12 A Farewell to Arms (1932)

Gary Cooper solidified his movie star status with A Farewell to Arms, the Oscar-winning adaptation of the classic Ernest Hemingway novel. Cooper plays Frederic, an American ambulance driver in Italy during World War I, who sparks a torrid love affair with a British nurse (Helen Hayes). Besides the romance, the classic war movie covers Frederic’s thoughts on war, its purpose, and its consequences.

Hemingway Disagreed with Its Romantic Angles

Cooper is excellent in the lead, although Hemingway (who later became friends with Cooper) disliked the film’s focus on romantic themes. A Farewell to Arms was nominated for four Academy Awards, including Best Picture, and won two, for Best Cinematography and Best Sound.

11 The Best Years of Our Lives (1946)

The Best Years of Our Lives, the Academy Award winner for Best Picture of 1946, follows three veterans coming home from World War II and explores how each adjusts to civilian life once again. Despite the film’s lack of combat, war looms large in every scene, as each soldier struggles with their experiences. While many war films of the era glossed over the personal issues soldiers faced, this film addressed them head-on.

A Darling of the Academy Awards

The film won seven Oscars in all, including Best Actor for Fredric March, who played a soldier struggling with sobriety. Harold Russell won the Best Supporting Actor Oscar, playing a Navy man who lost his hands in battle. In reality, Russell had lost his hands during an accident during a training exercise, and director William Wyler cast him after seeing his work in an Army training film. Russell also won an honorary Oscar for his inspirational role, giving “hope and courage” to other disabled veterans.


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10 The Captain (2017)

The German film The Captain is set on the Axis side in the final days of World War II. It follows a deserter from the Third Reich who stumbles across a captain’s uniform in an abandoned car and begins wearing it. He then begins bluffing his way through numerous tense situations with German officers to get away from the war front. Eventually, the privilege of authority goes to his head and corrupts him completely.

A Cautionary Tale Against Power

The film is a captivating look at how war can bring out the very worst in weak people, and is directed by German filmmaker Robert Schwentke, who would go on to helm Snake Eyes: G.I. Joe Origins. The film scooped a ton of awards across Europe for its fearless portrayals.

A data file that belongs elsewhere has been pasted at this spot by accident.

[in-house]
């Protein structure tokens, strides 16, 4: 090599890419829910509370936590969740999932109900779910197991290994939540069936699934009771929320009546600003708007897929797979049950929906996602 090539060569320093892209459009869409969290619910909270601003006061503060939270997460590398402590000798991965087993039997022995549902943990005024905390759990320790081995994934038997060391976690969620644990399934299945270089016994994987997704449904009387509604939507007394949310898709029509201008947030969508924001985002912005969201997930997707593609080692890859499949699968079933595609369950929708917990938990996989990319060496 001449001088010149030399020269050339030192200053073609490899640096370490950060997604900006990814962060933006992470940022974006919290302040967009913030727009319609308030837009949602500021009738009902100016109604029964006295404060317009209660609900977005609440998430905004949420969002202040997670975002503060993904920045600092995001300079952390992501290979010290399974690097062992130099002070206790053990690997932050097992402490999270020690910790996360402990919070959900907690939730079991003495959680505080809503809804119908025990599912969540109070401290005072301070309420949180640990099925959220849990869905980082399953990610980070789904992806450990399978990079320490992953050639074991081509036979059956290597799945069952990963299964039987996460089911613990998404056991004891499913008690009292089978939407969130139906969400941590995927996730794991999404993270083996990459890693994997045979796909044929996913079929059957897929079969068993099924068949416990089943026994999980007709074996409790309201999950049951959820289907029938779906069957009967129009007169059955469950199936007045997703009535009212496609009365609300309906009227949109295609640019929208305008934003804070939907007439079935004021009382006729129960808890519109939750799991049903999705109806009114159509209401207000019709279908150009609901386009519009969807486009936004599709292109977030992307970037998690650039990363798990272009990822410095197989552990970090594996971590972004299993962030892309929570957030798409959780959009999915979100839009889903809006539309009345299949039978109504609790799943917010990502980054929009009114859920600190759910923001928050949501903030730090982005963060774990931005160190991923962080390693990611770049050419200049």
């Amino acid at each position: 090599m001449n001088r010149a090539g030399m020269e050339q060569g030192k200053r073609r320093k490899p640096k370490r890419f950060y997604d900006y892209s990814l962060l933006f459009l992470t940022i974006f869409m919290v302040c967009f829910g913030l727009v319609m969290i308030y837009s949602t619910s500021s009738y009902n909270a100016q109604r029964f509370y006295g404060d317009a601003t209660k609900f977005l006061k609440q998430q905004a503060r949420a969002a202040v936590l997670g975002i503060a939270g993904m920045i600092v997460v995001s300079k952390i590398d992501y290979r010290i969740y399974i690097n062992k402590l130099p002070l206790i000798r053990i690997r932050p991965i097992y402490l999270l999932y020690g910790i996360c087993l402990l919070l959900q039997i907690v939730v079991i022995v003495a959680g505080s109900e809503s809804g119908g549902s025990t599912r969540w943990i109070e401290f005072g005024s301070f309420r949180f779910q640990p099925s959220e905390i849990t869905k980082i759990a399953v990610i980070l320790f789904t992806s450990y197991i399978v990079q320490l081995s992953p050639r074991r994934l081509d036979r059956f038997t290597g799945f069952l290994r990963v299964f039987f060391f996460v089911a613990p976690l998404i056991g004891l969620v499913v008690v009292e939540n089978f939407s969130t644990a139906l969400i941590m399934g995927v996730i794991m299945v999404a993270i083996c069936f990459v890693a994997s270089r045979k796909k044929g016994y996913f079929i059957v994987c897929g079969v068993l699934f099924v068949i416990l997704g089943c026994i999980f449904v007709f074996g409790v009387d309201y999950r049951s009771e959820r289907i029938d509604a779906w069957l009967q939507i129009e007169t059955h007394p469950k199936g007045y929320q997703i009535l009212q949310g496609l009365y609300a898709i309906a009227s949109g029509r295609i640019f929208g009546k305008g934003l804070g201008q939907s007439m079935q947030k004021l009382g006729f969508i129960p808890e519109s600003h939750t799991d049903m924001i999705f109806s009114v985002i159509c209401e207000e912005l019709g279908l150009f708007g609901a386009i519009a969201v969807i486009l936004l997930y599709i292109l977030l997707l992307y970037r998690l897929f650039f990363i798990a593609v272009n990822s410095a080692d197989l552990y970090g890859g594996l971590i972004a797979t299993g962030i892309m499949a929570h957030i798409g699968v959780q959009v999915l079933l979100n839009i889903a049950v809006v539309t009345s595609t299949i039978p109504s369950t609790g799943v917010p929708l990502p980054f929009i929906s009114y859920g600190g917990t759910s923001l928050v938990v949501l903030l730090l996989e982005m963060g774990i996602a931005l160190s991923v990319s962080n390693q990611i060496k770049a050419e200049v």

9 Dick Winters: Hang Tough (2012)

If you’ve seen the landmark HBO series Band of Brothers, you’re likely familiar with Maj. Dick Winters. He led the 101st Airborne Division’s “Easy Company” and saw some of the biggest battles of World War II. Dick Winters: Hang Tough is a 2012 documentary about the war hero’s life and exploits in Europe. It features interviews with both him and the surviving members of Easy Company.

Wonderfully Narrated by Damien Lewis

This excellent documentary is narrated by actor Damian Lewis, who portrayed Winters in Band of Brothers, which adds a nice, personal touch. The documentary serves as the perfect intersection between education and entertainment as it recounts one of the biggest battles of World War II with precise accuracy and thrilling entertainment.

8 The Lost Battalion (2001)

By 2001, former child star Ricky Schroder had made a successful transition to more adult roles, including a stretch on NYPD Blue. During that time, he also starred in the 2001 A&E TV movieThe Lost Battalion. It told the true story of World War I of a 500-man battalion of American troops who held off thousands of German troops after being cut off from reinforcements.

Well Acclaimed Despite a Small Budget

Directed by Russell Mulcahy (Highlander), The Lost Battalion earned three Emmy nominations and a lot of critical praise making it one of the most underrated war films of recent times. Despite not having the budget given to most war films, The Lost Battalion more than makes up for it with its tight plot points and fast-paced narrative.

7 The Messenger: The Story of Joan of Arc (1999)

The Messenger: The Story of Joan of Arc is director Luc Besson’s not-quite-accurate depiction of the brief life of Joan of Arc. If you’re looking for a historical lesson here, keep looking, because Besson’s over-dramatized and over-stylized movie is more about the spectacle and tragedy of war. Joan of Arc as a figure lends herself well to this style of heightened drama, making an entertaining and delightful end product.

Jovovich Provided an Excellent Performance

It’s best to appreciate this film for its entertaining broad strokes and forget the fact that Joan is a French woman being portrayed by a Ukrainian-born actress (Milla Jovovich) speaking with an American accent. While she’s no Renée Jeanne Falconetti, Jovovich gives a strong performance, however, despite the choice of how the character was portrayed. Although heavy on style and imagery, the film’s battle sequences are quite good, and there are some decent dramatics about the politics of war as well.